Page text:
Putting words in their mouths

Updated: 2012-03-14 08:09

By Xu Lin (China Daily)

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Putting words in their mouths

Dubbing films and TV series, usually for the sake of comedic parody, has become a growing online trend. Xu Lin reports in Beijing.

Xiao Xia never dreamt she would become an overnight celebrity after she posted a self-dubbed video on the Internet last month. But people have gone crazy over the 24-year-old's work, in which she dubbed over the voices of 14 actresses in clips from six popular costume epics. The video has received more than 300,000 hits, as of press time. Themes include comments on the 2012 CCTV Spring Festival Gala, playing mahjong and ergophobia.

"It's so funny!" 27-year-old Beijing white-collar worker Zhang Meng says.

"How can one person imitate so many voices? It's a light-hearted way to make judgments about reality."

Xiao Xia, who works at a Beijing online game studio, says she's happy people like her video.

"I'm just trying to find my sense of belonging on the Internet," she says.

Xiao Xia is actually her online name. She refuses to reveal her true identity to protect her privacy.

Many companies have started contacting her in the hope of working with her, she says.

Humorous dubbed videos that are close to life have become increasingly popular on the Web in recent years. Consequently, online dubbing communities have been emerging.

Most clips are from classic soap operas from the 1990s, such as Taiwan's New Legend of Madame White Snake and Princess Pearl.

"Most people who dub videos are amateurs, like me," Xiao Xia says.

She developed an interest in dubbing as a child and started doing it in 2008.

"I used to do radio plays and imitate soap operas to practice, but creativity is more important," she says. "Why not change the lines?"

It took her two days to finish the video, which is her third work. She first selected the main topics and hunted down clips of suitable TV series that feature distinctive voices.

"I noted the soap operas' lines and wrote new lines, the words of which had to be the same as the originals," she says.

"If there's a close-up shot of the actress, I have to consider the shape her mouth makes when she speaks while writing lines."

Xiao Xia says most dubbed dialogues are from her own life.

In one clip, for example, the empress complained the princess didn't have a boyfriend and wanted to force her into marriage via corporal punishment.

"My mom said exactly the same thing to me," Xiao Xia says.

"At our age, if one doesn't have a boyfriend, parents belabor the topic whenever there is a chance."

She says she used simple software to record and spent about two hours editing it. She only reduced noise and edited the recordings, and didn't change tones.

"As my sound is not steady, I can master many voices," she says.

"I first practice the words the character frequently uses to get to grips with pronunciations, tones and stresses until I can use the voice to cry, smile and shout."

Xiao Xia says it's difficult to find an appropriate video to dub. She chooses popular TV soaps from a decade or two ago, because audiences are more familiar with the voices and can easily relate to the dubbing.

But not all dubbing is funny business, says Fan Hanxiao, leader of Y Show Club, one of the biggest online dubbing groups.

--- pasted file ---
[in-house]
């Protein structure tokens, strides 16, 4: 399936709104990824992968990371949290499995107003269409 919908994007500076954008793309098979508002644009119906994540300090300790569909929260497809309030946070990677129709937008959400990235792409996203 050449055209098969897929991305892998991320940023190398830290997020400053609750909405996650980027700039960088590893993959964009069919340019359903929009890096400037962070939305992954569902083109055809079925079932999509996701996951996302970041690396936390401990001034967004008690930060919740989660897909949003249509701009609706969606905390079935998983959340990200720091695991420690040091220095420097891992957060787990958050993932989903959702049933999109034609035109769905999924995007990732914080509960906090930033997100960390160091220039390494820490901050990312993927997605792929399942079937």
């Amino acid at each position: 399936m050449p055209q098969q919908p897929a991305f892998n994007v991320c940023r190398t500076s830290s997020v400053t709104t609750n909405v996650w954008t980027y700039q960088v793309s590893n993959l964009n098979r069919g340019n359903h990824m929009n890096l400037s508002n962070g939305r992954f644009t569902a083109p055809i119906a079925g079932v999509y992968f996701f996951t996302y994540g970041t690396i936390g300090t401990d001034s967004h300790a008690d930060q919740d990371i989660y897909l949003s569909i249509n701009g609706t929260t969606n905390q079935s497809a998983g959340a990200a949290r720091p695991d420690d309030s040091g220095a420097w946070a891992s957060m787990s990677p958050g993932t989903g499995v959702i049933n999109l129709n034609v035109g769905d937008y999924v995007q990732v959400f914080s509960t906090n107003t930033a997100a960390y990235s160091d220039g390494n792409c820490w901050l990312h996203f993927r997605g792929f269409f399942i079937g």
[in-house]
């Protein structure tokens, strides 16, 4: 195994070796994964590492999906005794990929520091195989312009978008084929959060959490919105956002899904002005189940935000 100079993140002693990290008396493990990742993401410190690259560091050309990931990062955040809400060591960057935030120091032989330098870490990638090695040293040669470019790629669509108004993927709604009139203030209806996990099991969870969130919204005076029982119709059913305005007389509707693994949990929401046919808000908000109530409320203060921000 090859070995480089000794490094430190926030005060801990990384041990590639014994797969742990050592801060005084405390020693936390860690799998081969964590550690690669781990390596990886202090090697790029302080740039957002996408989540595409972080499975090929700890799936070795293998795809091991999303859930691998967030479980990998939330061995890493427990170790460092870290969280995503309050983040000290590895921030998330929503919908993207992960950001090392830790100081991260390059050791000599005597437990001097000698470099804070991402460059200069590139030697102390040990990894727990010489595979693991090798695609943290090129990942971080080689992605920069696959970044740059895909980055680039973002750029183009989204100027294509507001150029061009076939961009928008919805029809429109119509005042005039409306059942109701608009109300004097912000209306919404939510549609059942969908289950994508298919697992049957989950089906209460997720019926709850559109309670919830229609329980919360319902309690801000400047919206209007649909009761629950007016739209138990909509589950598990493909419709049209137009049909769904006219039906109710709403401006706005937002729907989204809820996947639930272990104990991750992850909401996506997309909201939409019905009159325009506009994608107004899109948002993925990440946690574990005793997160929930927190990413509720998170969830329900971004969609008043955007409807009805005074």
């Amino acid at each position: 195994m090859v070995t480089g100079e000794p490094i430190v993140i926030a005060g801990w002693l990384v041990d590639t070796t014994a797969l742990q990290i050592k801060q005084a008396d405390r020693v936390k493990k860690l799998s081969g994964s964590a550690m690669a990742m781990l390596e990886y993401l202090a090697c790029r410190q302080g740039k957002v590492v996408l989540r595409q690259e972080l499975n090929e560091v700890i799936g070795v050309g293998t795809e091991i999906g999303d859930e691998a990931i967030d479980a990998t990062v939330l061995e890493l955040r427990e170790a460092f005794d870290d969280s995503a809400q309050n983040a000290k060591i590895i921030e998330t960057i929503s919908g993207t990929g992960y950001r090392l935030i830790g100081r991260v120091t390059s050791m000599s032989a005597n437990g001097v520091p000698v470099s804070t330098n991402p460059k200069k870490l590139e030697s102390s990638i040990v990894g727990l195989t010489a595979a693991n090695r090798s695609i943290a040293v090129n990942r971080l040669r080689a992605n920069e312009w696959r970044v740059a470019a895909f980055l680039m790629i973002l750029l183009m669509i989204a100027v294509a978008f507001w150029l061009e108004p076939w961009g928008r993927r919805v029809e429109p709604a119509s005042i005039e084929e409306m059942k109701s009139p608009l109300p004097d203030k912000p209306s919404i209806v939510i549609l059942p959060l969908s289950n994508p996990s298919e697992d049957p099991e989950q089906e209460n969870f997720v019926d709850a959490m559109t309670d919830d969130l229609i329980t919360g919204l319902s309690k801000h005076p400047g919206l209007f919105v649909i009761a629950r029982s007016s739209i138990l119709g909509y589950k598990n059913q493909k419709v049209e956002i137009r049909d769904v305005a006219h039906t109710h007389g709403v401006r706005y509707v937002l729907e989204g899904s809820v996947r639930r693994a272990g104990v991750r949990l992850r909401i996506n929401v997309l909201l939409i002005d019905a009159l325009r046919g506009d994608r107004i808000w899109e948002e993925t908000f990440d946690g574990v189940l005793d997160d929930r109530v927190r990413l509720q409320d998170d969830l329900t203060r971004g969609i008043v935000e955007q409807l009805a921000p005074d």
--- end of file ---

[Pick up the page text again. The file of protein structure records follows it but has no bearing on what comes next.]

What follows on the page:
"We not only do humorous videos but also those associated with people's livelihoods," Fan says.

"For example, we call on people to help those in need."

The 22-year-old works for a construction company in Zhejiang province's capital Hangzhou when not doing voiceovers for online videos.

Since its founding in May 2010, the club has been joined by more than 40 regular dubbing performers. Its forum has more than 10,000 registered members and features more than 100 dubbed works.

Fan says about a third of the members are dubbing professionals, while others are students, teachers, civil servants and white-collar workers. Members vary in age from those born after 1970 to those born after 1990. The youngest is 14.

Putting words in their mouths

Xu Du (center) and his team are famous for their funny dubbed videos. Provided to China Daily

Fan explains the process as starting with the selection of characters and background music, followed by online auditions to see whose voice is closest to the actual character.

"Then we send them the script, gather the clips and edit it with music," Fan says.

Dubbing forum administrator Huang Mei says the country's online dubbing communities usually practice by creating not-for-profit radio plays and TV series parodies.

"We've cooperated with several companies to do videos to promote their movies and TV series," Fan says.

"But most works are just for fun."

Xiao Xia says she's not yet earning money from video dubbing but will consider it.

She works part-time for a radio station in her hometown, Liaoning province's capital Shenyang, and dubs radio advertisements. A 20-second dubbing - including the concept creation, recording and editing - brings in a profit of 100 yuan ($16) to 200 yuan.

"We've done several video advertisements and some funny ones for companies' year-end parties," says Xu Du, 22, a senior student at the Beijing University of Science and Technology, who became famous because of his dubbing videos in 2010.

Xu says his dubbing team has nine members, all in their 20s. Xu is particularly good at imitating Taiwan singer and actor Alec Su.

"Funny dubbed videos of similar styles spread like wildfire after 2010," Xu says.

"I plan to open my own studio after graduation and hope I can make a breakthrough."

Beijing Shengfeng Law Firm partner Yu Guofu says such dubbing violates copyrights.

"But if these videos are shared among small groups of people and the rights holders don't mind, dubbing is no problem."

Contact the writer at xulin@chinadaily.com.cn.